Remotely Monitoring a Satellite Instrument
G & A Technical Software (GATS) is a small aerospace company located in Newport News, Virginia. Our primary area of business is the analytical support of satellite-based atmospheric remote-sensing projects. We started using Linux in 1995 for software development and data processing workstations.
NASA is funding a two-year satellite mission called TIMED (Thermosphere Ionosphere Mesosphere Energetics and Dynamics) to study the atmosphere. One of the experiments on the spacecraft is called SABER, which stands for Sounding of the Atmosphere using Broadband Emission Radiometry. SABER's mission is to make measurements of temperature, ozone, carbon dioxide, water vapor and other trace gases to learn more about the complex relation of energy transfer between the upper and lower atmosphere. GATS has been contracted by NASA to develop and operate the systems and software that process the data from the spacecraft.
A big part of the SABER experiment is calibrating and testing the instrument while it is on the ground. This task involves making measurements of known sources and analyzing the results so that data taken from orbit can be understood. Calibration of SABER is a difficult task, because measurements need to be made at conditions found in space. To accommodate this, SABER is calibrated in a large chamber that is capable of cold temperatures and near vacuum pressures. SABER and its calibration facility were built by the Space Dynamics Laboratory (SDL) in Logan, Utah. Figure 1 is a photograph of the actual calibration test happening in the testing facility at SDL.
In this article, I will describe a Linux-based system that allows remote monitoring of the SABER calibration tests. I will discuss the porting of software from a Windows NT workstation to a Linux workstation due to reliability requirements, as well as the use of several open-source products such as the GNU C++ compiler, CVS for configuration management, Xmgr for diagnostic plots, PostgreSQL database, VNC for remote terminal access and Perl. Many of the systems proven by this project can be used by other small businesses for powerful cross-country data processing while keeping total costs and development time low. The system is robust and provides real-time monitoring and analysis of the SABER instrument (located in Logan, Utah) from Newport News, Virginia. The same system will be used for post-launch data processing.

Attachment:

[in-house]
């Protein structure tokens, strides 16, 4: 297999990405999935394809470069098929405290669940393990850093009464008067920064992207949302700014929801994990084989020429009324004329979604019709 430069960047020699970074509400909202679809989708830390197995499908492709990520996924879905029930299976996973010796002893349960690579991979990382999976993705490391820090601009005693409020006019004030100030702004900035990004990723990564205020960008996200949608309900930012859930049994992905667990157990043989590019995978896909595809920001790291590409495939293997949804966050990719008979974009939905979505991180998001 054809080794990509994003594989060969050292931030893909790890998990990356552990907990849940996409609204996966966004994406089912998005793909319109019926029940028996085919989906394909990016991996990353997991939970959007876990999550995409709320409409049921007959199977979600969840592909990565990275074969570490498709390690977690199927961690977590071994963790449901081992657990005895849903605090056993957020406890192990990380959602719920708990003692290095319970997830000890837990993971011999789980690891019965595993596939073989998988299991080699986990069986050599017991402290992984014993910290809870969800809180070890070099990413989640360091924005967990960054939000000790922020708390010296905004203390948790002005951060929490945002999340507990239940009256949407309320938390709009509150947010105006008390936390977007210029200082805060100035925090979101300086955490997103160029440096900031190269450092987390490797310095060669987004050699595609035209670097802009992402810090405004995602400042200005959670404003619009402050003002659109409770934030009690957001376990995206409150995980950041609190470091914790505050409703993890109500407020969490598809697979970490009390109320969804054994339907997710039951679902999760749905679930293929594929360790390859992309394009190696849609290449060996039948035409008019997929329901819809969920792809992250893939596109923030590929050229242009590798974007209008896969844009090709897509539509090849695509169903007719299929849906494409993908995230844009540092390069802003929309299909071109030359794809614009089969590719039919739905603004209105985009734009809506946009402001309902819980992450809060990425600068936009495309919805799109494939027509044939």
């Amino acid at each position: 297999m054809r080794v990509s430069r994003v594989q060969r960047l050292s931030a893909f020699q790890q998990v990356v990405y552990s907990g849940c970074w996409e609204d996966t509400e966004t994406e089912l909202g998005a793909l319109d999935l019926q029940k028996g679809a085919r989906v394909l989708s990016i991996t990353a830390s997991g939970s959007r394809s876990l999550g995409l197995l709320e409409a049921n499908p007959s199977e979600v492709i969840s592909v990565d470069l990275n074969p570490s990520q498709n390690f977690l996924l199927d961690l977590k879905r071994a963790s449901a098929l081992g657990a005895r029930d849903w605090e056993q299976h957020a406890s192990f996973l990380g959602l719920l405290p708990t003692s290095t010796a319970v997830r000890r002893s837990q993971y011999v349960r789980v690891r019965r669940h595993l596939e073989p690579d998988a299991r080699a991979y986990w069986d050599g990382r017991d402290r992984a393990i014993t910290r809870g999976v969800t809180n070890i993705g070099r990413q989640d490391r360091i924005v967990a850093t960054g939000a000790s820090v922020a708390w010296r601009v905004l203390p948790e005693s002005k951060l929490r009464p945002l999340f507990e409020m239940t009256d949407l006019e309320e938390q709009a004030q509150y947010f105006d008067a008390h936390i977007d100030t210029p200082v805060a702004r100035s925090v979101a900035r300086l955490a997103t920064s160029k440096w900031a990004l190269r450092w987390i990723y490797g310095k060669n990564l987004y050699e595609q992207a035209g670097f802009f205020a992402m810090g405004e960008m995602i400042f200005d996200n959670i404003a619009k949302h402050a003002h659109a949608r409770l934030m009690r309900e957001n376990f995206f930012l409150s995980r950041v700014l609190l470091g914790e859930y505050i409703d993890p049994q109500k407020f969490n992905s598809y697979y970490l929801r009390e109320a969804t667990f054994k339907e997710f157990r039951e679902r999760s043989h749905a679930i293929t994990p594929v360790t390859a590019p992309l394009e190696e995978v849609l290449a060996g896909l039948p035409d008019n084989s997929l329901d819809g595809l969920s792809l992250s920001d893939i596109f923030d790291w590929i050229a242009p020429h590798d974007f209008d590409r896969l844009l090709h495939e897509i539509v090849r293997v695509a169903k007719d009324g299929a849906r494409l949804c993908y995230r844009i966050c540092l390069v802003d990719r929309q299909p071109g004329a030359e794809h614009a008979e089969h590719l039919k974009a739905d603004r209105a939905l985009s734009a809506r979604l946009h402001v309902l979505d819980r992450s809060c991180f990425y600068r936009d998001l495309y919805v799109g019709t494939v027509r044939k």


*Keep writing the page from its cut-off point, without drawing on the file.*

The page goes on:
Big projects go through several iterations of requirements/design/review, and SABER was no exception. When the time came to put together a final design, the requirements for the system were well-documented. Basically, the system needed to talk via a socket to a computer (a Sun workstation dubbed GSE for ground system equipment). The GSE computer provided raw data from the SABER instrument as well as all the test equipment connected to it. We needed to unpack the data into large staging files which could be read by analysis programs. On top of this, the system needed to access a PostgreSQL database on the GSE that was being populated by the SDL test operators with information on the various tests being run, such as times and readings from the various sensors. We had to provide software flexible enough to quickly analyze data with unknown quirks. This means easy debugging and code-level diagnostic plotting capability. The system had to work 24 hours per day and provide remote access from Virginia to Utah so that our engineers could have timely access to the data for supporting the actual tests. Finally, the system we developed had to be easily reconfigurable for post-launch data processing.